The Measure of the Magic (Legends of Shannara) by Terry Brooks (Hardcover 8/30/2011 Del Rey) – I've said it before, I find him a frustrating writer in that I like the concepts of what he wants to do, but my reading sensibilities don't always agree with his execution of those concepts. I really enjoyed The Scions of Shannara when I read it and think Brooks is one of the most important fantasy writers of the last 25-30 years.

After more than three decades of captivating epic fantasy readers, the storytelling magic of New York Times bestselling author Terry Brooks’s Shannara saga continues to enthrall. Now the fascinating chronicle of Shannara’s prehistory reaches a thrilling new peak in the sequel to Bearers of the Black Staff.

For five hundred years, the survivors of the Great Wars lived peacefully in a valley sanctuary shielded by powerful magic from the blighted and dangerous outside world. But the enchanted barriers have crumbled, the borders have been breached by predators, and the threat of annihilation looms large once more. Sider Ament, bearer of the last black staff and its profound power, devoted his life to protecting the valley and its inhabitants—and, in his final moments, gave stewardship of the black staff to the young tracker Panterra Qu. Now the newly anointed Knight of the Word must take up the battle against evil wherever it threatens: from without, where an army of bloodthirsty trolls is massing for invasion; and from within, where the Elf king of Arborlon has been murdered, his daughter, Princess Phryne Amarantyne, stands accused, and a heinous conspiracy is poised to subjugate the kingdom. But even these will pale beside the most harrowing menace Panterra is destined to confront—a nameless, merciless figure who wanders the devastated land on a relentless mission: to claim the last black staff . . . and the life of he who wields it.

Transformers: Dark of the Moon by Peter David (Del Rey Mass Market Paperback 05/24/2011) – With the new Transformers movie comes another novelization, this time from a man familiar with novelizations (comic books, fantasy, and ‘stuff’) Peter David:


All humankind was watching that fateful day in 1969. But only a handful knew the real mission behind America’s triumph in space. Now the treacherous Decepticons have set their sights on unearthing government secrets. The only hope of averting a crisis rests on the Autobots—yet who knows what remains in the shadows, hidden from man and machine?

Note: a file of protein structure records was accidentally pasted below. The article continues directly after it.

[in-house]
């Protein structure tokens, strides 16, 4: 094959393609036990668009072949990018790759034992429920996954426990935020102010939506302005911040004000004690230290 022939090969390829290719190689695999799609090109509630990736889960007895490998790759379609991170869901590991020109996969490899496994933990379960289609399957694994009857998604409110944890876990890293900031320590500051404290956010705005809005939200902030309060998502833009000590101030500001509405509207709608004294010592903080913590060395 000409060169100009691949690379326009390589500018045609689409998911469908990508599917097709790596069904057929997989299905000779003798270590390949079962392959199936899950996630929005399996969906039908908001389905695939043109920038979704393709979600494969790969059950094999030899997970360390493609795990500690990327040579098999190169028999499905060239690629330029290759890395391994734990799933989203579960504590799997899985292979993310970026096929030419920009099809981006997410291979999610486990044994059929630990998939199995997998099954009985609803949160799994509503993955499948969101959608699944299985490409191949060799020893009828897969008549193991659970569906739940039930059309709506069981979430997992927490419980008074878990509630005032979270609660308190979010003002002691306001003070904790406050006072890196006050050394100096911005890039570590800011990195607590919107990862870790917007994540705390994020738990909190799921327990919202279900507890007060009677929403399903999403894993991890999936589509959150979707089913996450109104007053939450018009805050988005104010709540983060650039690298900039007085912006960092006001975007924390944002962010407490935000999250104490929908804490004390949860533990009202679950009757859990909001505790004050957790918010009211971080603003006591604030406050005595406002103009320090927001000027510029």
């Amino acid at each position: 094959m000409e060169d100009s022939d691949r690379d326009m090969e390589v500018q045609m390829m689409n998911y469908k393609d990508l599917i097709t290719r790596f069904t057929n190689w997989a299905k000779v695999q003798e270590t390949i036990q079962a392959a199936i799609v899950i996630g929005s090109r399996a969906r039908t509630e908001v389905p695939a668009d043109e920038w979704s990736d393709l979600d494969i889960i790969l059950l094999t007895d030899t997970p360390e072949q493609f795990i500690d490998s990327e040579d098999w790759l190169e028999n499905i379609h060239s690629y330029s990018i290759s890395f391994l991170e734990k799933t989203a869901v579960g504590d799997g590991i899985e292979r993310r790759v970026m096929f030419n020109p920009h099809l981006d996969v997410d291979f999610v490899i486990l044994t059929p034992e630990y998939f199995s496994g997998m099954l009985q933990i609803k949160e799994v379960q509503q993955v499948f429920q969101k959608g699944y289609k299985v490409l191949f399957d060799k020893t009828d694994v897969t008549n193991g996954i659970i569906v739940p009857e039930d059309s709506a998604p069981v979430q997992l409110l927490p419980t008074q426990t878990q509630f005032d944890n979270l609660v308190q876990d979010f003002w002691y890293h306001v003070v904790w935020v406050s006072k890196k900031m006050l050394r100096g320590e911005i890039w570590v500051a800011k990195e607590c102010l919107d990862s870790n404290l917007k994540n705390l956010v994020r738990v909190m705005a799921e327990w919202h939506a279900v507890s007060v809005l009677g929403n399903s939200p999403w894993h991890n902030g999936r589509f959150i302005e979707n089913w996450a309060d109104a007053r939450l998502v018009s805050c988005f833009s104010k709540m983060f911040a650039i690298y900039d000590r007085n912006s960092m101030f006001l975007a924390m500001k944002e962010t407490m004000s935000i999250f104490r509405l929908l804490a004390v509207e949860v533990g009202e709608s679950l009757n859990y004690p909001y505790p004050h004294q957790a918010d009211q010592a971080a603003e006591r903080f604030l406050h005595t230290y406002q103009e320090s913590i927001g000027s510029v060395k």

Dwarfs by Nick Kyme and Gav Thorpe (Black Library Trade Paperback 6/07/2011) – One of the best things Black Library does, as I’ve said in the past, is keep their titles in print through handy ominbii. This is the most recent and if you can’t guess the running theme throughout the novels and stories contained within, then you’re a little short on brainpower.

The story
The dwarfs are a stoic and long-lived race. Their unbending will and pride serve them as fearsome warriors on the battlefield and the greatest craftsmen across the Old World. But cross them at your peril, as a dwarf grudge is never forgotten, a quest for revenge handed down from generation to generation until the debt is settled in blood…

About the book

In this action-packed omnibus, the bravery and resilience of the dwarfs is brought to life as they wage war against the twisted powers of Chaos, vile skaven ratmen, brutal greenskins and their oldest adversaries, the mysterious and powerful elves. From the ancient dwarf holds to the killing fields of the Empire, war will be waged in the name of Grungni , Grimnir and Valaya, and no foe shall forget the day they met these unbreakable warriors in battle. Contains the novels Grudgebearer, Oathbreaker and Honourkeeper.

Bloodforged (Ulrika the Vampire #2) by Nathan Long - (Black Library , Mass Market Paperback 06/07/2011) – Nathan Long is another of Black Library’s top new writers, this is his second novel about Ulrika the Vampire, set in the “Old World” of Warhammer Fantasy.

Unable to adapt to Lahmian society, Ulrika seeks her own way, striking out to the Chaos-besieged city of Praag to seek old friends and glory in battle. On her arrival, she finds a devastated but defiant people and the invaders repelled. But the Ruinous Powers can take many forms, and now a more insidious threat is rising from within – a Slaaneshi cult that seeks to claim dominion in Praag. Shunned by her Lahmian sisters, decried by the humans she seeks to protect, Ulrika treads a lonely path as she tries to find the root of this destructive plot. Caught between the will of the vampires and the insane designs of Chaos sorcerers and cultists, Ulrika must call upon all of her cunning and savagery if she is to triumph...

Wayfinder (Book Two of The Worldwalker Duology) by C.E. Murphy (Trade Paperback 09/6/2011 Del Rey) – Crossover fantasy featuring a Boston woman fighting in the world of Faery. .